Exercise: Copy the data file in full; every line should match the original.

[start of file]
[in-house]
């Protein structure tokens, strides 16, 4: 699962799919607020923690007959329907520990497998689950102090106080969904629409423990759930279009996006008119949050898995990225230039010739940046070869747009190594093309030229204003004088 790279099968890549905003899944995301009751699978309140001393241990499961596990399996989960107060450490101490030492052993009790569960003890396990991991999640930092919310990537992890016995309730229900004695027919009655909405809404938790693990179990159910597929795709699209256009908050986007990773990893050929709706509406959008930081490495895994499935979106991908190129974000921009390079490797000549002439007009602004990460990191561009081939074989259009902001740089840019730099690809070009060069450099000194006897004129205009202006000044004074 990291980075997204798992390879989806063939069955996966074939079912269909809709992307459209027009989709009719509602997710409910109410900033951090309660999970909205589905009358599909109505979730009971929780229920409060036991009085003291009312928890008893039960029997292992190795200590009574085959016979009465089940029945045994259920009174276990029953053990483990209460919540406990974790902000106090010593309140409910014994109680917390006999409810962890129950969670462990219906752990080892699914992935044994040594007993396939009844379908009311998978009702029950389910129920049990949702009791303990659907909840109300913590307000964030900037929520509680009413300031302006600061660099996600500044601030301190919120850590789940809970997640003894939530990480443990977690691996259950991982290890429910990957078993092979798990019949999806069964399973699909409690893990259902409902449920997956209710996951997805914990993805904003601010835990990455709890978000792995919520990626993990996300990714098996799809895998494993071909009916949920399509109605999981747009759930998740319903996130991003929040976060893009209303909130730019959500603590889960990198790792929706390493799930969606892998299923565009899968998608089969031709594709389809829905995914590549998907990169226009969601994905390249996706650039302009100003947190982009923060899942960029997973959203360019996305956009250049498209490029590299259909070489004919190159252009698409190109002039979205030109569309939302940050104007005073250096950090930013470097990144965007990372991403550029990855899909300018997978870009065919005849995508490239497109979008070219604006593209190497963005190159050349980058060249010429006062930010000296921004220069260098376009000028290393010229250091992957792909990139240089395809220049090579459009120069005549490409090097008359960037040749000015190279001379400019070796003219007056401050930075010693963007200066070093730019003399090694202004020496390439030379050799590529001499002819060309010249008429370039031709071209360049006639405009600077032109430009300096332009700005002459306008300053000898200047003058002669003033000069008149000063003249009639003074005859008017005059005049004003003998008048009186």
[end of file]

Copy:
[in-house]
């Protein structure tokens, strides 16, 4: 699962799919607020923690007959329907520990497998689950102090106080969904629409423990759930279009996006008119949050898995990225230039010739940046070869747009190594093309030229204003004088 790279099968890549905003899944995301009751699978309140001393241990499961596990399996989960107060450490101490030492052993009790569960003890396990991991999640930092919310990537992890016995309730229900004695027919009655909405809404938790693990179990159910597929795709699209256009908050986007990773990893050929709706509406959008930081490495895994499935979106991908190129974000921009390079490797000549002439007009602004990460990191561009081939074989259009902001740089840019730099690809070009060069450099000194006897004129205009202006000044004074 990291980075997204798992390879989806063939069955996966074939079912269909809709992307459209027009989709009719509602997710409910109410900033951090309660999970909205589905009358599909109505979730009971929780229920409060036991009085003291009312928890008893039960029997292992190795200590009574085959016979009465089940029945045994259920009174276990029953053990483990209460919540406990974790902000106090010593309140409910014994109680917390006999409810962890129950969670462990219906752990080892699914992935044994040594007993396939009844379908009311998978009702029950389910129920049990949702009791303990659907909840109300913590307000964030900037929520509680009413300031302006600061660099996600500044601030301190919120850590789940809970997640003894939530990480443990977690691996259950991982290890429910990957078993092979798990019949999806069964399973699909409690893990259902409902449920997956209710996951997805914990993805904003601010835990990455709890978000792995919520990626993990996300990714098996799809895998494993071909009916949920399509109605999981747009759930998740319903996130991003929040976060893009209303909130730019959500603590889960990198790792929706390493799930969606892998299923565009899968998608089969031709594709389809829905995914590549998907990169226009969601994905390249996706650039302009100003947190982009923060899942960029997973959203360019996305956009250049498209490029590299259909070489004919190159252009698409190109002039979205030109569309939302940050104007005073250096950090930013470097990144965007990372991403550029990855899909300018997978870009065919005849995508490239497109979008070219604006593209190497963005190159050349980058060249010429006062930010000296921004220069260098376009000028290393010229250091992957792909990139240089395809220049090579459009120069005549490409090097008359960037040749000015190279001379400019070796003219007056401050930075010693963007200066070093730019003399090694202004020496390439030379050799590529001499002819060309010249008429370039031709071209360049006639405009600077032109430009300096332009700005002459306008300053000898200047003058002669003033000069008149000063003249009639003074005859008017005059005049004003003998008048009186």